Tuesday, September 6, 2016

Airto: The Percussion Revolution


Airto Moreira: Brief Profile
& Extended Discography

by Chris McGowan

Airto Moreira spearheaded the Brazilian "percussion invasion" of the late 1960s and '70s that infused global jazz and popular music with new rhythms, percussive textures, and tone colors. He was one of the first percussionists, in Brazil or outside it, to play many different instruments in performances, rather than specialize in a particular type of percussion. He broke new ground by mixing them with an avant-garde sensibility, great improvisational skills, and a charismatic showmanship. 

In concert, Moreira creates an atmosphere of surprise and discovery; at times he has an edge of wildness and at other moments he seems to go into a trance and tap into spiritual energies. Airto revolutionized the role of the percussionist with his performances with Miles Davis, Weather Report, Return to Forever, his wife Flora Purim, and other artists, and on his own solo albums. Afterwards, many bands added a percussionist with a wide array of instruments, and percussive coloration became common in jazz and fusion.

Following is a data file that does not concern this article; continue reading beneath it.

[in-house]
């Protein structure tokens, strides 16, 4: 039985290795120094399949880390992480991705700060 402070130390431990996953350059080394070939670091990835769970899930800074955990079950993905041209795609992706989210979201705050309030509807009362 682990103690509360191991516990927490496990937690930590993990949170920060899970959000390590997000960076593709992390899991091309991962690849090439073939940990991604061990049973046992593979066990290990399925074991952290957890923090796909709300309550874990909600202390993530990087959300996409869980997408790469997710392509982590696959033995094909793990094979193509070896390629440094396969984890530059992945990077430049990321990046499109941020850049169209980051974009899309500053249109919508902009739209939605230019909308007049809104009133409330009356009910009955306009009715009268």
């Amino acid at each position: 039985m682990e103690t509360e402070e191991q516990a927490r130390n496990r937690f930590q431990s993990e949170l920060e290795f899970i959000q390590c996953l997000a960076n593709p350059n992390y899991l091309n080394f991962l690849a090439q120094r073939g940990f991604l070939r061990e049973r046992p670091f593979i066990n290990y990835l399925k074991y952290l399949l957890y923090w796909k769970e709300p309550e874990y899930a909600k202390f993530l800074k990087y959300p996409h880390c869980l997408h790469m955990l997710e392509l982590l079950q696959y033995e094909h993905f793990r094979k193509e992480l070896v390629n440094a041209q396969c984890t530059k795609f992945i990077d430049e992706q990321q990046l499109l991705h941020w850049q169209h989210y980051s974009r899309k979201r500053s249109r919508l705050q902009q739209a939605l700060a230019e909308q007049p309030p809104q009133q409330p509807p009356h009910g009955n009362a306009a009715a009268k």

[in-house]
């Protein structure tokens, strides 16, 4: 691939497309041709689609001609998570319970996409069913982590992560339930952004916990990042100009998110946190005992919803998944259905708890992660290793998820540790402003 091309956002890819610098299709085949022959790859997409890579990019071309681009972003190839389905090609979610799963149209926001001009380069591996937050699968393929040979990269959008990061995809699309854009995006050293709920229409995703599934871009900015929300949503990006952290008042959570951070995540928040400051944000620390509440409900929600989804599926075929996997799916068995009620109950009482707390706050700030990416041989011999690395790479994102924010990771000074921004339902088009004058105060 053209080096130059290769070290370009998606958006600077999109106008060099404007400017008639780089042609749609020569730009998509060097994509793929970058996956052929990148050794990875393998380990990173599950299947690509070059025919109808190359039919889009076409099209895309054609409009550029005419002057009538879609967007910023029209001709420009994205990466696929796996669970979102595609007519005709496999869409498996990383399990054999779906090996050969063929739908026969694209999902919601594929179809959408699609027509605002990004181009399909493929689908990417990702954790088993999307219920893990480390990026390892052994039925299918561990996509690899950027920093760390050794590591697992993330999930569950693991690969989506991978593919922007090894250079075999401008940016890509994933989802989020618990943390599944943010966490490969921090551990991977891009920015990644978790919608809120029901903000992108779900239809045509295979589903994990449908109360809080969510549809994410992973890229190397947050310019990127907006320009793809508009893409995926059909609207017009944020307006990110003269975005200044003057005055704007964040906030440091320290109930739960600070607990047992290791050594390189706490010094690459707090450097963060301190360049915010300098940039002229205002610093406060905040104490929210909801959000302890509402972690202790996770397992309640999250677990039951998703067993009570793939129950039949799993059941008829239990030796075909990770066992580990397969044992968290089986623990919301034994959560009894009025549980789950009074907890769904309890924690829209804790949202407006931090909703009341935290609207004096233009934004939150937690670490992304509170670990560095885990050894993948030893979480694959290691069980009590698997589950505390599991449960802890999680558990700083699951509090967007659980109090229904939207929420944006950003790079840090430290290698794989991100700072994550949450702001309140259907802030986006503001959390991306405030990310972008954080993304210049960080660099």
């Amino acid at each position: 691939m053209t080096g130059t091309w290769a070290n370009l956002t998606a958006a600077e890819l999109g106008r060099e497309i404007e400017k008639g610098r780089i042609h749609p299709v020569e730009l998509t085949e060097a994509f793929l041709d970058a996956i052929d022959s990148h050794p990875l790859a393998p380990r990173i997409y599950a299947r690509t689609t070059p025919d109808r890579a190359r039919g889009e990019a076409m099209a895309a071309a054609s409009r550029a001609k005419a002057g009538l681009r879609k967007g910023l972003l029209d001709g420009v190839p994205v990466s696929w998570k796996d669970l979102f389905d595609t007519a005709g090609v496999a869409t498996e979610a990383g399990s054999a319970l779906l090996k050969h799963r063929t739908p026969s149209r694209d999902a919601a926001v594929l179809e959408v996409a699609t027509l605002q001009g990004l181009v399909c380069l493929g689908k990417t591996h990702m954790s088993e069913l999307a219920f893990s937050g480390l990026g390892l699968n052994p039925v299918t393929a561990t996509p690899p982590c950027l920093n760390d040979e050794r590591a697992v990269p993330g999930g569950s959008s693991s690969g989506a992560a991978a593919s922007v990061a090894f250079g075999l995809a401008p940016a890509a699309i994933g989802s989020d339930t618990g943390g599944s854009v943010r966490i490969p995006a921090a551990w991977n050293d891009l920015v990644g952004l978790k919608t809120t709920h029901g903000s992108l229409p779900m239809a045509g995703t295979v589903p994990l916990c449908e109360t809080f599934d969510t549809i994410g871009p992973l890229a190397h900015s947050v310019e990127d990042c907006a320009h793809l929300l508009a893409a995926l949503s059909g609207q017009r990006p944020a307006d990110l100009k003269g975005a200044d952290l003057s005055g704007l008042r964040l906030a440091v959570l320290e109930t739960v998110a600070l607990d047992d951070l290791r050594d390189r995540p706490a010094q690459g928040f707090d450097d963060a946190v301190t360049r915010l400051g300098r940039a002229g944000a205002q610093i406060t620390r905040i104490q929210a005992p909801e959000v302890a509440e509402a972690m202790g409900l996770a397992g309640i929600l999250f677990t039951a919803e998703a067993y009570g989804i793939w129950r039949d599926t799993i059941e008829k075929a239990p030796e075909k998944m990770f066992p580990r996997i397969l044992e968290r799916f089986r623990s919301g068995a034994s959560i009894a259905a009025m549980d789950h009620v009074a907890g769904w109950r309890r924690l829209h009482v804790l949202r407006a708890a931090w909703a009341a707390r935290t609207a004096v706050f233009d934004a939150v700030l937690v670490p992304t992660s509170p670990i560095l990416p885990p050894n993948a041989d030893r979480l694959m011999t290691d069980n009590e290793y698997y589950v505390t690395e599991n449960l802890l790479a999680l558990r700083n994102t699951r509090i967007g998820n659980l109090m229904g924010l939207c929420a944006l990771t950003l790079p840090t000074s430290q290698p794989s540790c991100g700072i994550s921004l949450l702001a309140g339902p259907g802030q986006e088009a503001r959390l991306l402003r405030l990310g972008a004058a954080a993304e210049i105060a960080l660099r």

Airto was atypical of Brazilian percussionists at the time. He was interested in progressive interpretations of traditional Brazilian styles, and he was a multi-talented instrumentalist who didn't fit into any one niche. At the time, Brazilian percussionists specialized in just one instrument, such as a berimbau or cuíca or pandeiro. Airto played nearly everything. 

Airto astonished American musicians and producers with his vast array of percussion pieces—cuíca, berimbau, agogô, afoxê, ganzá, pandeiro (his strongest solo instrument), pau de chuva (rain stick), and various other rattlers, shakers, and drums, as well as musical devices that he had invented. Each instrument had different tones and textural possibilities, and their sum total—especially in Airto's dexterous hands—was all rather staggering for Americans who were seeing him perform for the first time. 


When Airto came to the United States, he arrived at the right moment. Jazz was especially ready for him in the late 1960s because of the syncretic nature of fusion and because many American musicians were intrigued by Brazil because of the success of bossa nova and the music of Antonio Carlos Jobim. It also helped that Airto, and his wife Flora, were at heart jazz musicians. Almost all the previous Brazilian musicians who had arrived in North America before him were conversant with bossa nova and other Brazilian idioms, or perhaps with "jazz bossa." But Airto and Flora were much more in tune with the musical sensibilities of artists like Miles Davis, Chick Corea, Wayne Shorter, and Joe Zawinul.